Netflix's new comedy Living With Yourself stars Paul Rudd as a man who undergoes an experimental therapy treatment that is, in reality, a cloning procedure. The actor, who will be starring in his first TV role after more than 25 years in Hollywood, says he was never against television per se, he just happened to get more film offers.
"I didn't differentiate film or TV. I just looked at the project and the story and the character. Obviously, the idea of playing two parts was appealing because I'd never done anything like this, but I just liked the scripts," Rudd, who has had recurring roles on Friends, Parks and Recreation and Wet Hot American Summer, told The Hollywood Reporter at the series premiere in Los Angeles on Wednesday.
Rudd follows in the footsteps of other renowned film actors, like Nicole Kidman and Jessica Lange, who have made the jump to the small screen. "It's such an interesting moment in time, where there is so much content all across the board in movies and television," he said. Adding that in the end, most actors just want to be involved in projects they feel passionately about and are challenging, therefore, he actively seeks out good material.
The Ant-Man actor, who has increasingly taken on the role of writer and producer, co-wrote the screenplays for Ant-Man and The Wasp. He is also the executive producer of Living With Yourself. "In the last several years, I've been involved in projects earlier, when they're just starting off, so as a result, they turn into very collaborative efforts," said Rudd, who believes being more actively involved in front and behind the camera allows him to feel more connected to a project.
In his new show, he does double duty, playing two versions of the same character, which creator Tim Greenberg jokingly referred to as "a f*cking nightmare" to film logistically.
"Technically it was a pain and having to shoot it multiple times was a pain. Paul did such a good job and had such control over his performance, and just mentally was able to remember not just the technical things, but all of the things he normally has to remember," Greenberg told THR. "He's playing two characters and we're shooting it all at the same time, and we block-shot the whole thing so everything was out of order."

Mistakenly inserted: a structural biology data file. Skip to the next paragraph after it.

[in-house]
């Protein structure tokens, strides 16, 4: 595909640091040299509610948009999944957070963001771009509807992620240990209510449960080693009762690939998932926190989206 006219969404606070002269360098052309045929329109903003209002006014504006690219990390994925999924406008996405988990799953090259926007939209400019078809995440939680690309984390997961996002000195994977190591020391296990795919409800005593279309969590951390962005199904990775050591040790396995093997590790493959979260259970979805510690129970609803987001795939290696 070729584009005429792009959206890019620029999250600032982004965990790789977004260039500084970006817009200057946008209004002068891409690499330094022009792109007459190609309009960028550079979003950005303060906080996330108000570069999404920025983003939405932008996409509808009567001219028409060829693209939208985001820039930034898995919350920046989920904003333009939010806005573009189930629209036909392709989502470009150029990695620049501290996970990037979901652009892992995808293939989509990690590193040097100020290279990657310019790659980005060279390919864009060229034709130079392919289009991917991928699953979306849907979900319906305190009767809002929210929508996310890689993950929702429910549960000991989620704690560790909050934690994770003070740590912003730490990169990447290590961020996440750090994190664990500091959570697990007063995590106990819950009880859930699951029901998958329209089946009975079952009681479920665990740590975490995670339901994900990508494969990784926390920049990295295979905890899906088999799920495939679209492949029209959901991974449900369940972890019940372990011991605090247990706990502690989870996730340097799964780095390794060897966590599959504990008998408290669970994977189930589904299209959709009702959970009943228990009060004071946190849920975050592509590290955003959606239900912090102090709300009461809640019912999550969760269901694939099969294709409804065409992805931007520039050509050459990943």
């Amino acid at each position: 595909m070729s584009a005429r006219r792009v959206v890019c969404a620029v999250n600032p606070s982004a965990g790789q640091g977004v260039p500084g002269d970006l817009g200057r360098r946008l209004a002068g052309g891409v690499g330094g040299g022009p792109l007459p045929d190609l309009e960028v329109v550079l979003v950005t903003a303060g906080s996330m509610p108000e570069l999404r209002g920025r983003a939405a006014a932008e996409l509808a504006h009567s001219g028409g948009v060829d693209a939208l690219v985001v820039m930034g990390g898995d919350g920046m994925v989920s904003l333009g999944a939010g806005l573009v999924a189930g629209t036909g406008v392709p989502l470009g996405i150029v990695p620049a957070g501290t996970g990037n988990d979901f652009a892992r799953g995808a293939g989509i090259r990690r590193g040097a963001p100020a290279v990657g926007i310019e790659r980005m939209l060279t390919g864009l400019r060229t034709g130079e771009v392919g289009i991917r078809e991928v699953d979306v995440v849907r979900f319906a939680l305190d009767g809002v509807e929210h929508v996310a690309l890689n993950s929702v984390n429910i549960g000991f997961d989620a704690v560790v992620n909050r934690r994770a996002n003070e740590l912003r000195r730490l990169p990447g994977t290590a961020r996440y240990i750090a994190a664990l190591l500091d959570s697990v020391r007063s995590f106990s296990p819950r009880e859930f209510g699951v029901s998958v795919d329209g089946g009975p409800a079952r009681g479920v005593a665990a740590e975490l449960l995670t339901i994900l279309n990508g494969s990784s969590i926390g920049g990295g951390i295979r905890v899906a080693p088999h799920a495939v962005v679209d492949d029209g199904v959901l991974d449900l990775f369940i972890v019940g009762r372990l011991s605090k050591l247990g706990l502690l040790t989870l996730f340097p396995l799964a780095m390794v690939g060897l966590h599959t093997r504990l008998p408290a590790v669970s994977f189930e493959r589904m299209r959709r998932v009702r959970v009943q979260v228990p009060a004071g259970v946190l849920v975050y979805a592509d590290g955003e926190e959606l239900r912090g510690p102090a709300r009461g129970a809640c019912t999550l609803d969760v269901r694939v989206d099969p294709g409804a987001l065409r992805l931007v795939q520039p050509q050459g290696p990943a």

Aisling Bea, who plays Rudd's wife in the series, said her co-star’s performances were so convincing that she felt like she was acting alongside two different actors. "He wasn't doing anything Daniel Day-Lewis-y; he wasn't walking around like, 'Call me something else!' But just with his posture and his energy, you'd know just which one he was being," she told THR. "And in between those, he was Paul, so I did feel like there were almost three of them."
Although Rudd is the star of the series, Bea says that she was intrigued by Living With Yourself because her character is much more than just the main character's wife. She adds that her character may appear to simply be a supporting cast member in the first two episodes, but she eventually gets to tell the story from her perspective. She was aware of this change since she was given all eight scripts before she accepted the role.
"Sometimes what happens is you get, 'Oh, we're going to make that part bigger once we get into the series,' and you're like, 'Are you, though?' You can't trust it. Tim had already made this beautiful episode all from her point of view, and sometimes as women, we just have to get used to an actress doing a rolling-her-eyes thing and imagining what separate life she had, whereas in this we actually get to see things from her point of view," she said.
Living With Yourself, which also stars Alia Shawkat, Karen Pittman and Desmin Borges, begins streaming on Netflix today.